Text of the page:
While researching my last release, GRAYSON, book 8 in the Bachelors and Babies series, I read a non-fiction account of the building of the Transcontinental Railroad titled Nothing Like it in the World by Stephen E. Ambrose. Although long at more than 400 pages, I was captivated at the recounting of how visionaries like Abraham Lincoln (who served as a railroad attorney before running for president) and Grenville Dodge recognized the need for travel between the coasts. This in-depth look at all factors involved (companies, tent cities created, Indian attacks, accidents, blasting through blizzards, leaders, directors) reads like a suspense novel.
What I hadn’t known was how the U.S. government pitted the two companies, the Union Pacific and Central Pacific Railroads, against each other through the offer of incentives (money and land) granted for each mile of track surveyed, graded, and laid. Even if all involved knew the value of a solidly built and reliable railroad, the pressure was on to build it fast. Not only were the investors anxious to see a return on their money, but the idea of fast travel captured the public’s interest. Correspondence (mostly in the form of telegrams) between the principals demonstrated they were willing to lay down the track then come back later and reinforce it to last. An endeavor this large involved approvals at the congressional level and backroom deals were made because senators from the affected states wanted the line to benefit their constituents as much as possible.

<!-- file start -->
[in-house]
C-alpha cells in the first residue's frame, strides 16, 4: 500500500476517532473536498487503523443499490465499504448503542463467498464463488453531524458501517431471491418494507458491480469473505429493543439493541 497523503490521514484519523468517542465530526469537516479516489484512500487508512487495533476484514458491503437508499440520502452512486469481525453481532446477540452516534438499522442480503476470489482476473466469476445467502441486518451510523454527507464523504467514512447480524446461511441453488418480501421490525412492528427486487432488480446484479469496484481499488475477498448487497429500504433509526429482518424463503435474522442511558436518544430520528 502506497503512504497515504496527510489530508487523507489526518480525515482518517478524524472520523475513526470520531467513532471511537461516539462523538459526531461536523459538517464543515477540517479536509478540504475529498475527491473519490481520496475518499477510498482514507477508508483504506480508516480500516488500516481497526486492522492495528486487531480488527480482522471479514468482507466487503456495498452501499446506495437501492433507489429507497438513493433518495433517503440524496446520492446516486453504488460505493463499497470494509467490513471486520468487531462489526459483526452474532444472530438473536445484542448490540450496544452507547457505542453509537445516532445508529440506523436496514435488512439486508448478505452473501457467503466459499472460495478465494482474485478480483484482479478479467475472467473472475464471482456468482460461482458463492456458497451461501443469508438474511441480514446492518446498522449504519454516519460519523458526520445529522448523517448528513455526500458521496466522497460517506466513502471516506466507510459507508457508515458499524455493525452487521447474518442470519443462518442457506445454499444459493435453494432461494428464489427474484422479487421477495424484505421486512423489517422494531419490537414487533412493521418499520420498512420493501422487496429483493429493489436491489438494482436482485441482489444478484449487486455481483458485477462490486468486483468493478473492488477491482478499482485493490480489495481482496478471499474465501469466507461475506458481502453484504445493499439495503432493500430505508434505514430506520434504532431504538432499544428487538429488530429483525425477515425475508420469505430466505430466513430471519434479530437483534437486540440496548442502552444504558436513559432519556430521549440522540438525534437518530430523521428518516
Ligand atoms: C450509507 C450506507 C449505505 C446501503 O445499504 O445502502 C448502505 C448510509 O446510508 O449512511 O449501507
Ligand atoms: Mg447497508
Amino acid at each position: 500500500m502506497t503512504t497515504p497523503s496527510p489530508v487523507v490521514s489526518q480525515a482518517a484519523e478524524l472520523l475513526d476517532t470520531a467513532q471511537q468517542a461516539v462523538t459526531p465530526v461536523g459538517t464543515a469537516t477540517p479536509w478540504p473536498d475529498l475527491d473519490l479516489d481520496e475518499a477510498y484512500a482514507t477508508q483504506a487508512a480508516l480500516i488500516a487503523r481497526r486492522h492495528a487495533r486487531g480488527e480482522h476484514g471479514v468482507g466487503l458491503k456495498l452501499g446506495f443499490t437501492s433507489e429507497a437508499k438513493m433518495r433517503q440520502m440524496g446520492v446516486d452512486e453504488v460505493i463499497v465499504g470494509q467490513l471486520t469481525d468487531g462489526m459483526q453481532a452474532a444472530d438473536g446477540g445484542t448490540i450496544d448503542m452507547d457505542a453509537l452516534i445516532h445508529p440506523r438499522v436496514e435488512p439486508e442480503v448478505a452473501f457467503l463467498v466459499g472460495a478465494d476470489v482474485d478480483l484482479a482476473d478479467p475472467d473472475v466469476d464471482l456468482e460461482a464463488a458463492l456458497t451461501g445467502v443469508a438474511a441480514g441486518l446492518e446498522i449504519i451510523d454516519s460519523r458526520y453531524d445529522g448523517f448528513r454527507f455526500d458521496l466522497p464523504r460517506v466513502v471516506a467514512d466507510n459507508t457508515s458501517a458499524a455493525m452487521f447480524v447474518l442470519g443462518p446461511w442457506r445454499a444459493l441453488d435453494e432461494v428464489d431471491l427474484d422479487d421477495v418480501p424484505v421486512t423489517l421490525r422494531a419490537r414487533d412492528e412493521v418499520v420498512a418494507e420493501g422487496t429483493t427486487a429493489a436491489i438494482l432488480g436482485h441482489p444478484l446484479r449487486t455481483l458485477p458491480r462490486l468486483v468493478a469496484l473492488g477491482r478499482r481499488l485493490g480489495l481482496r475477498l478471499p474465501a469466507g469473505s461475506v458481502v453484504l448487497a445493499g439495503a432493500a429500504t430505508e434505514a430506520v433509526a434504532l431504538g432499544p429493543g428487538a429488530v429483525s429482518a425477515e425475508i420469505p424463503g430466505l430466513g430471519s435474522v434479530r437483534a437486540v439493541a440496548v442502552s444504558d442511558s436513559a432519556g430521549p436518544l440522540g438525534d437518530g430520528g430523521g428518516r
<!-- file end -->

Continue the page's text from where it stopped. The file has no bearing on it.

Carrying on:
In that kind of atmosphere came unscrupulous behavior. Several board members from the Union Pacific Railroad formed a separate company, Credit Mobilier, that handled the bids for work and received the government payments. Skimming off the top to benefit the investors occurred which increased the costs of the actual construction.
Several years ago, AMC ran a five-year series titled “Hell on Wheels” (which I loved) that depicted the building of the railroad. As I watched it, I was caught up in the dynamics of the characters and their struggles and motivations. Then when I read Nothing Like it in the World, I realized how accurate the series was and recognized the names of real-life people being featured. If you haven’t seen the series, I highly recommend it. Who else saw that series?
BLURB: A year ago, lawyer Grayson Wainwright's brother was killed due to faulty metal bridge braces. When Grayson files a wrongful death case against a company accused of supplying shoddy materials to the Transcontinental Railroad, he relishes his chance to achieve justice. Grayson’s two witnesses intimately know the accused, Leary Riddock--one is his wife, Loraine, and the other is his secretary, Catalina del Mar.
Catalina and her husband, Joaquin, moved west from Omaha, working at various jobs for the Union Pacific. But when their infant son died, Joaquin abandoned her in Cheyenne, and Catalina was forced to support herself. She became a bookkeeper in Riddock’s construction company and soon learned her boss was not a legitimate businessman. As soon as the facts are revealed about Leary’s embezzlement, she agrees to serve as a key witness.
Then Loraine is killed right before she is scheduled to testify, and threats prove Catalina is next. Now with an orphaned infant on his hands, Grayson must move heaven and earth to protect his beautiful remaining witness…and his heart.
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As a child, Linda was often found lying on her bed reading about characters having exciting adventures in places far away. In later years, she started writing romances and achieved her first publication--a confession story. Now Linda writes heartwarming contemporary and historical stories with a touch of humor.